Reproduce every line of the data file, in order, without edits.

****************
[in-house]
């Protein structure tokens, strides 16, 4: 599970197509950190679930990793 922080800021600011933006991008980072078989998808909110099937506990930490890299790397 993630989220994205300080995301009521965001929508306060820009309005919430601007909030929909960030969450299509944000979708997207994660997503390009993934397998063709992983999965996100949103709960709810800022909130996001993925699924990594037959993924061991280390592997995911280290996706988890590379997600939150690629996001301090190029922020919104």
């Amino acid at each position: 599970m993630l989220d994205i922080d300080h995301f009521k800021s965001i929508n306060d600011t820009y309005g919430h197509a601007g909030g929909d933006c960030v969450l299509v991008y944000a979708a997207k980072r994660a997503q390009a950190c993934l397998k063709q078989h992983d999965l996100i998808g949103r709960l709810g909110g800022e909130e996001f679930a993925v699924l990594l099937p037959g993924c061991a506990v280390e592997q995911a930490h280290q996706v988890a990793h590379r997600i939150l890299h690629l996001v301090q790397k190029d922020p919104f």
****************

[in-house]
């Protein structure tokens, strides 16, 4: 599970197509950190679930990793 922080800021600011933006991008980072078989998808909110099937506990930490890299790397 993630989220994205300080995301009521965001929508306060820009309005919430601007909030929909960030969450299509944000979708997207994660997503390009993934397998063709992983999965996100949103709960709810800022909130996001993925699924990594037959993924061991280390592997995911280290996706988890590379997600939150690629996001301090190029922020919104």
């Amino acid at each position: 599970m993630l989220d994205i922080d300080h995301f009521k800021s965001i929508n306060d600011t820009y309005g919430h197509a601007g909030g929909d933006c960030v969450l299509v991008y944000a979708a997207k980072r994660a997503q390009a950190c993934l397998k063709q078989h992983d999965l996100i998808g949103r709960l709810g909110g800022e909130e996001f679930a993925v699924l990594l099937p037959g993924c061991a506990v280390e592997q995911a930490h280290q996706v988890a990793h590379r997600i939150l890299h690629l996001v301090q790397k190029d922020p919104f």